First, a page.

In 2022 Matthew Crabbe and I opened The Titan Arcadia Gallery under the banner of Titan Arcadia. We have a vision that through the gallery, we will showcase, encourage, equip and inspire both current and aspiring artists. Part of fulfilling that vision is that we’ll be host seminars and workshops utilising both of our experiences and skills as well as those of other artists to help others in their journey.
Recently I had the pleasure of speaking at the first seminar, where I shared some (hopefully!) helpful tips for making a living as an artist. Thank you to everybody who attended whether online or in-person! It was a lovely evening and a great way to launch into these sessions. This blog is a summary of some of the main points I covered in that seminar…
Have a Business Mindset
The first of my helpful tips for making a living as an artist is to ask yourself if you see yourself as running a business. And if you don’t see your youself that way yet, start now!
Many artists struggle with the idea of being a business person. I definitely did! Society has almost offset art and business as if they can’t co-exist. ‘Business’ seems to be clinical and industrial and devoid of creativity and inspiration. Popular Culture can reinforce that with its depiction of artists in movies and TV. Where we’ve taken on that feeling, it can then feel like we cheapen what we do if we label it as a business. If you feel like that, you’re not alone.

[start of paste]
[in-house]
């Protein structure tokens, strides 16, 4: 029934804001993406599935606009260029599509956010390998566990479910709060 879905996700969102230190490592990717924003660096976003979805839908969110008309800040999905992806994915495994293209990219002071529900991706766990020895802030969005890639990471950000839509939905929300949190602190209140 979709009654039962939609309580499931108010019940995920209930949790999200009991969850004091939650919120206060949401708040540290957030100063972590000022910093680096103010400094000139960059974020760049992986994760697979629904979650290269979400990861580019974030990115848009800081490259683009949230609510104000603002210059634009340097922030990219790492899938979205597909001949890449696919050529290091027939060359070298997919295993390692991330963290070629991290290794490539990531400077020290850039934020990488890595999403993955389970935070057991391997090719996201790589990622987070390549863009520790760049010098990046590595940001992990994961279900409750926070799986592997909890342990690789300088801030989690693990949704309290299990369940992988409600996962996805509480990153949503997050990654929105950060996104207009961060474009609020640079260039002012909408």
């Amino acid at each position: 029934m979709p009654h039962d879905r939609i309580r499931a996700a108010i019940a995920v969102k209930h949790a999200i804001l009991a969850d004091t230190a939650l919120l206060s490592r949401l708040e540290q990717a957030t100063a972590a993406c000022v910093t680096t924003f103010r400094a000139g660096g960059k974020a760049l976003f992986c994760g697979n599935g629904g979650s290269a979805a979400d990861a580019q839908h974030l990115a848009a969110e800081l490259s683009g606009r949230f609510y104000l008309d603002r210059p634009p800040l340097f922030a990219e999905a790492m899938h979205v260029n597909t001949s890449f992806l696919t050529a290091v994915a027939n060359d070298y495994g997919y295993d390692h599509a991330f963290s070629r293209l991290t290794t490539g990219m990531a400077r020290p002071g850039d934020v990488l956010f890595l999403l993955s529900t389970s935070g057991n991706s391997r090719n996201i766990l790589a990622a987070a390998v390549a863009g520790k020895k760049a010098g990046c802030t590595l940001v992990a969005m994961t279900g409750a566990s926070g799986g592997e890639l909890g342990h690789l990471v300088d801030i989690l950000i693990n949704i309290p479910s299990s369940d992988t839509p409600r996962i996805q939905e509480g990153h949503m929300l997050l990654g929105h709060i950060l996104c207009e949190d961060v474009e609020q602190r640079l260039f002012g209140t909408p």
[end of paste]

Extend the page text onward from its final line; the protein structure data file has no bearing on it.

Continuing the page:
The reality is, we ARE running businesses and to do it successfully enough to make a living from it, we need to embrace a business mindset. Businesses need creativity, and creatives need to apply good business sense to be successful. Don’t be afraid of embracing the mindset that you are a business owner.
Have a Plan
A quick scroll through Instagram and Etsy show lots of artists who are selling their work as a ‘side-hustle’. It takes time to be able to sell enough work to make a living as an artist, so it’s natural many of us start out this way. Again, I did! My training was actually in children’s illustration and my job was a tree surgeon when I first started to sculpt and sell my work!
With these humble beginnings, it’s easy as an artist to ‘fall into’ doing it as a profession. It’s often necessary but can come with the consequence that we kind of fall into running the business, doing what’s necessary to keep up and don’t have a clear vision or direction. Which leads nicely to my second tip: Have a plan.
Skecth out your business the way you would a piece of your art. Sit down and think about the key elements of vision, marketing, delivering your product, customers and managing money. And any other aspects you will need to incorporate that may be specific to your art. For example, when sculpting with chainsaws, health and safety is a key factor.
When I was first working as an artist, I was working through someone else. It suited me, but I knew I needed to go independent. It was terrifying though!
I’m not especially academic.
I’m not a natural at maths.
I had no idea of what went into running a business.
These were real concerns, especially the last one! So I took a course. And that’s my third helpful tip for making a living as an artist. Get some training.